I usually see this snail with its beautifully coloured shell on my local river, but this morning I found one in my garden for the first time.
Also called the ‘Common Amber Snail’, or the ‘European Amber Snail’, this wetland snail has a reddish-brown to yellowish amber, translucent shell. The short spire of the shell can be reddish-brown in colour, or in a variable range of colours. The shell can grow up to 15mm long.
It feeds on reeds and other plants.
It peaks in July to September, but maybe seen all year round. Found in wetland areas like ponds and on river banks. They are not truly aquatic and do not live submerged beneath the water like pond snails. Common and widespread in England, Wales and southern Ireland.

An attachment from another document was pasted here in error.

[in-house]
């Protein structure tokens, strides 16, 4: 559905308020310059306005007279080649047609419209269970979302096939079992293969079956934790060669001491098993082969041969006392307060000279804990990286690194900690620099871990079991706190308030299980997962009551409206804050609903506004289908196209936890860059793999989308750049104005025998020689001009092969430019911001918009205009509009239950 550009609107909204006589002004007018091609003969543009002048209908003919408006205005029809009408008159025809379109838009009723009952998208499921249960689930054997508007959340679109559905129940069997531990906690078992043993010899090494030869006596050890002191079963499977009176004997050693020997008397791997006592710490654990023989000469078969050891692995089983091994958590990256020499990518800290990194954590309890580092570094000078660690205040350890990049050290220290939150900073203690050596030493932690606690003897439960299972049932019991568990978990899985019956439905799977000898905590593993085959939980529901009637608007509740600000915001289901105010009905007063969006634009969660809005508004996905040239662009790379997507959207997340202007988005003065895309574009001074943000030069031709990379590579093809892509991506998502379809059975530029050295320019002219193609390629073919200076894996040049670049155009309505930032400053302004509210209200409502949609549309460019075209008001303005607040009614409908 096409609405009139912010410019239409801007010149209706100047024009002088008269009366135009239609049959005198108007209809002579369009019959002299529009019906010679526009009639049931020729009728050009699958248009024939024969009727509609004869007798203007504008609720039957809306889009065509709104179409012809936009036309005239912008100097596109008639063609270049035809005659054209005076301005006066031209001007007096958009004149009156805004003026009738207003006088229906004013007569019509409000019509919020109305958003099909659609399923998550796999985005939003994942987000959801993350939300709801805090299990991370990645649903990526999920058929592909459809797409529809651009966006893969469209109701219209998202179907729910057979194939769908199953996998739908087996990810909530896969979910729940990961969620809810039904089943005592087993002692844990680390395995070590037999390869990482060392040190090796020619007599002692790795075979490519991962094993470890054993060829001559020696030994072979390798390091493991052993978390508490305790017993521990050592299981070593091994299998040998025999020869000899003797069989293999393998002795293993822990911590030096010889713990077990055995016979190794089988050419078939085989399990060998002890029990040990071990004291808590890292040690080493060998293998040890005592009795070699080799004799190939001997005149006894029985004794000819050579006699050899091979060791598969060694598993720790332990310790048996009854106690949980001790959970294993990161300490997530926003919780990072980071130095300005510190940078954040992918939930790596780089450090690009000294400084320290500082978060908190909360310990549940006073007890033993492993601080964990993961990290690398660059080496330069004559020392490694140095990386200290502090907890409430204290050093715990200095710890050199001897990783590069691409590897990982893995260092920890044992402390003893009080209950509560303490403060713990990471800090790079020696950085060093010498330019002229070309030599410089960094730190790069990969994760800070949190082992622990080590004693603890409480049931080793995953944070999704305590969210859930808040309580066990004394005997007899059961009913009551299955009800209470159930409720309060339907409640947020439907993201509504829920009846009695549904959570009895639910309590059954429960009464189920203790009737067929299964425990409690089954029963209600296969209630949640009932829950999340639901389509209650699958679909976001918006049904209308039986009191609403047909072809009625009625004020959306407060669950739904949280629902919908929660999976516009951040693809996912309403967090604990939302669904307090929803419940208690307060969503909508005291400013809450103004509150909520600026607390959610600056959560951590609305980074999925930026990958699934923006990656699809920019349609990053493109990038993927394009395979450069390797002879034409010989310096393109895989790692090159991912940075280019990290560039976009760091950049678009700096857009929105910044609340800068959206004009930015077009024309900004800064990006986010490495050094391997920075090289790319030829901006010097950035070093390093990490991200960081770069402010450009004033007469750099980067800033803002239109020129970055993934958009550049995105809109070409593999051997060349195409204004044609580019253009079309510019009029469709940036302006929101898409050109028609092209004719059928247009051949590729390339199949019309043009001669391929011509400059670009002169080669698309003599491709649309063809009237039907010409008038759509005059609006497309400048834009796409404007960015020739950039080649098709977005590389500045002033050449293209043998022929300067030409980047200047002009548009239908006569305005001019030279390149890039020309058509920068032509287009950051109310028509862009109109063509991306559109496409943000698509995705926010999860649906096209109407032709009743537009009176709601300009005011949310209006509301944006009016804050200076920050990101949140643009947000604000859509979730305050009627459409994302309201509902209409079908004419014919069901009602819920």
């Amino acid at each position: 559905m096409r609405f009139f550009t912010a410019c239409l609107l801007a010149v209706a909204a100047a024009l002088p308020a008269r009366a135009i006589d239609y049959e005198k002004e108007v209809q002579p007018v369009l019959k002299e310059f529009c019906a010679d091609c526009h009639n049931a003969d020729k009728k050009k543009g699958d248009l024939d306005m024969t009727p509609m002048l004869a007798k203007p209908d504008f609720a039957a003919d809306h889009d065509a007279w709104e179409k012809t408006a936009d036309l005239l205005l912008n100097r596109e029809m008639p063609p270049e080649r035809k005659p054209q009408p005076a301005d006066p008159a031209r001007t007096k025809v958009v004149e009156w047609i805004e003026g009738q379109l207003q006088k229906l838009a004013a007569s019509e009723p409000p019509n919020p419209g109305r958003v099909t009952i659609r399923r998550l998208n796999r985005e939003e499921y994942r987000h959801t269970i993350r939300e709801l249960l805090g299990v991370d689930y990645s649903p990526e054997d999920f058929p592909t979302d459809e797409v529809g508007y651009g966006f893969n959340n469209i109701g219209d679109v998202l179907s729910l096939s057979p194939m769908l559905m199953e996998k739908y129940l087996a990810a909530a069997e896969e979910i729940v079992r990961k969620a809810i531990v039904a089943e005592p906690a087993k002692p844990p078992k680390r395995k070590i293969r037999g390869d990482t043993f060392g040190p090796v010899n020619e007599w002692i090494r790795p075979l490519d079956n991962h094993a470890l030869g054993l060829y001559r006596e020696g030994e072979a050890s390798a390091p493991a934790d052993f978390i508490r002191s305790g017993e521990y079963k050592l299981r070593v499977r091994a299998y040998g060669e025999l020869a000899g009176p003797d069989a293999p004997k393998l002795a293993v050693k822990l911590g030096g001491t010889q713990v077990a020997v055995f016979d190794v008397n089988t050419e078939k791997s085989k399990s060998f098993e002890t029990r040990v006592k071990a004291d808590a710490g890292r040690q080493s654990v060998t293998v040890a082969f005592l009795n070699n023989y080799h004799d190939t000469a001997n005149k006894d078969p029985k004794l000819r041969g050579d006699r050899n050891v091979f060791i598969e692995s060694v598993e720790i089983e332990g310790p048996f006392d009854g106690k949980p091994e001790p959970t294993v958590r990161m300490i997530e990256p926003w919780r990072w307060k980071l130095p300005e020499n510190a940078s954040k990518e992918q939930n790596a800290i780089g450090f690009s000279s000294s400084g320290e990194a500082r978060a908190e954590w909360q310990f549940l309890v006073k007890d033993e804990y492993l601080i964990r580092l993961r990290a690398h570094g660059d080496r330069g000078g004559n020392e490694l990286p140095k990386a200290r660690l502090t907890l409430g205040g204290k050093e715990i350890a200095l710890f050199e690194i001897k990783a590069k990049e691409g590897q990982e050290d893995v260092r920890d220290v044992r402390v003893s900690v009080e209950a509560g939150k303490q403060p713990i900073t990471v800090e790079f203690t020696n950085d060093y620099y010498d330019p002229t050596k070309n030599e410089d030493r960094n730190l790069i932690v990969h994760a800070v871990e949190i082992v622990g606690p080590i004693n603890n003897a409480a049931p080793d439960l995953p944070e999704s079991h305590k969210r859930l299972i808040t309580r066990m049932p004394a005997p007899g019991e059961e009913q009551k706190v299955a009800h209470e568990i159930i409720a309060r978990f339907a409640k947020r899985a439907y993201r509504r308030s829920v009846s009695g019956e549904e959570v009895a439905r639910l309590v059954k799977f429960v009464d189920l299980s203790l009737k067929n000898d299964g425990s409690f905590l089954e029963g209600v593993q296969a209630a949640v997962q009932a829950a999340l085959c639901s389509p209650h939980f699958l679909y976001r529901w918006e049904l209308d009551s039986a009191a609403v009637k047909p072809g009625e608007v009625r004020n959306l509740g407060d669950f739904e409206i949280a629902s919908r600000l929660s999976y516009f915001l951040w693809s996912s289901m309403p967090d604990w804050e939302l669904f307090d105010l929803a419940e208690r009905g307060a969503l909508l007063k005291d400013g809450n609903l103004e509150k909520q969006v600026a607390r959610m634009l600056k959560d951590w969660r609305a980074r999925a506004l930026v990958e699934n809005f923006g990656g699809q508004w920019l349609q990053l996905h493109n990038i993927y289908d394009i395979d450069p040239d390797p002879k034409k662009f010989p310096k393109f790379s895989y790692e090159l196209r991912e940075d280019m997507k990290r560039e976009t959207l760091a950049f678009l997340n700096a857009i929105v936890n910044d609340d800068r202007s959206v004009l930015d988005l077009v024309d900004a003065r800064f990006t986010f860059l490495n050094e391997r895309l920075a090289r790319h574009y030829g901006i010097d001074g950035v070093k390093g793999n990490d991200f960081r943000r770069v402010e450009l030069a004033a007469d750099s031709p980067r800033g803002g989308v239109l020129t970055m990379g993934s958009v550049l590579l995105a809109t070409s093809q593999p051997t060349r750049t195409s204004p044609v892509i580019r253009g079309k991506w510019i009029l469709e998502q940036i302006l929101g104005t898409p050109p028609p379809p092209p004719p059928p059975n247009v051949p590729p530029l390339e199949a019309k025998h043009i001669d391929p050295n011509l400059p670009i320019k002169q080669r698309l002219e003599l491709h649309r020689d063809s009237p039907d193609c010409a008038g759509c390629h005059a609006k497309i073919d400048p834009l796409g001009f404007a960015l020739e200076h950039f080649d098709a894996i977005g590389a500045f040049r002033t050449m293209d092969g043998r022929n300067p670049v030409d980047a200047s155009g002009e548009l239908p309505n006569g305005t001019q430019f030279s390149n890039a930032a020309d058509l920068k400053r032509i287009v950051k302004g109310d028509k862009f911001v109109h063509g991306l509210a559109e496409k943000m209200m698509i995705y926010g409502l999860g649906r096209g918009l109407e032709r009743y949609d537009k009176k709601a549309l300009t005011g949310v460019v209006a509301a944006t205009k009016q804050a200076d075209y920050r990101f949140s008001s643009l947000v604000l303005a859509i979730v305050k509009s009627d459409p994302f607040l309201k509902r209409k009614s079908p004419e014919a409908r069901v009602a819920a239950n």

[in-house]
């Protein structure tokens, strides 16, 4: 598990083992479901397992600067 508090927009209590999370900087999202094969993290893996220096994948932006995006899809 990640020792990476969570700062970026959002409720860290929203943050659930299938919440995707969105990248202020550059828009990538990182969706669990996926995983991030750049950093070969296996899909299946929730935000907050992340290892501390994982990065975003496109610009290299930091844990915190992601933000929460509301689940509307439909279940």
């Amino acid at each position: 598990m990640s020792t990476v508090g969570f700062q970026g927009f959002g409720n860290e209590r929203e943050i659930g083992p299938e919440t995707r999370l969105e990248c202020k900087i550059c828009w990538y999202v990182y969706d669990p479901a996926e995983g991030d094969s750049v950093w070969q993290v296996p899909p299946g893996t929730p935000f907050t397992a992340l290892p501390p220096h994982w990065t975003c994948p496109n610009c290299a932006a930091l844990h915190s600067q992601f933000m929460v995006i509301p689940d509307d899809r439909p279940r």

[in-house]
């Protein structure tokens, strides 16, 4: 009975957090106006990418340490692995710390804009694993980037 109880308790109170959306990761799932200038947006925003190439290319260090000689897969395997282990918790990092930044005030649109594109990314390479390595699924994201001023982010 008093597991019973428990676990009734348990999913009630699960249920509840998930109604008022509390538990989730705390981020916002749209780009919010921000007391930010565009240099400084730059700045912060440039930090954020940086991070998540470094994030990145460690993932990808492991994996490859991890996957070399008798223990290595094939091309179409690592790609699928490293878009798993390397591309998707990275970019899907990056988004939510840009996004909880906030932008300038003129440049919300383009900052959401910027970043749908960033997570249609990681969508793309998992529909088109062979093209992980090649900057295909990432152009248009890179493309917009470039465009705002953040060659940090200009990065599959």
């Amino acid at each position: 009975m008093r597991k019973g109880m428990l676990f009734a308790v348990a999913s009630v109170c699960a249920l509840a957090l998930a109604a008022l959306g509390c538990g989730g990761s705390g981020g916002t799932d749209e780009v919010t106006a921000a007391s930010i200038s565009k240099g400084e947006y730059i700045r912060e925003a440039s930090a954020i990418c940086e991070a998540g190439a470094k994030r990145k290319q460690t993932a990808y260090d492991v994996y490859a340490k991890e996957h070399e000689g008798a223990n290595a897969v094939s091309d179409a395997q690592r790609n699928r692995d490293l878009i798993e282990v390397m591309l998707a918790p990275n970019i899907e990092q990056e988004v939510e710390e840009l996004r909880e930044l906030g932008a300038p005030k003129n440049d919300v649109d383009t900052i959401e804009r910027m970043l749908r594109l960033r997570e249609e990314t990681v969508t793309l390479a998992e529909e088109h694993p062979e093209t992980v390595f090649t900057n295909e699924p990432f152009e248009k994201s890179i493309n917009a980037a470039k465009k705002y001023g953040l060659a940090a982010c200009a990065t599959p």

Photographs of Amber Snail (Succinea putris), taken August 2016, rear garden, Staffordshire. © Pete Hillman 2016. Camera used Nikon D7200, with Sigma 105mm macro lens.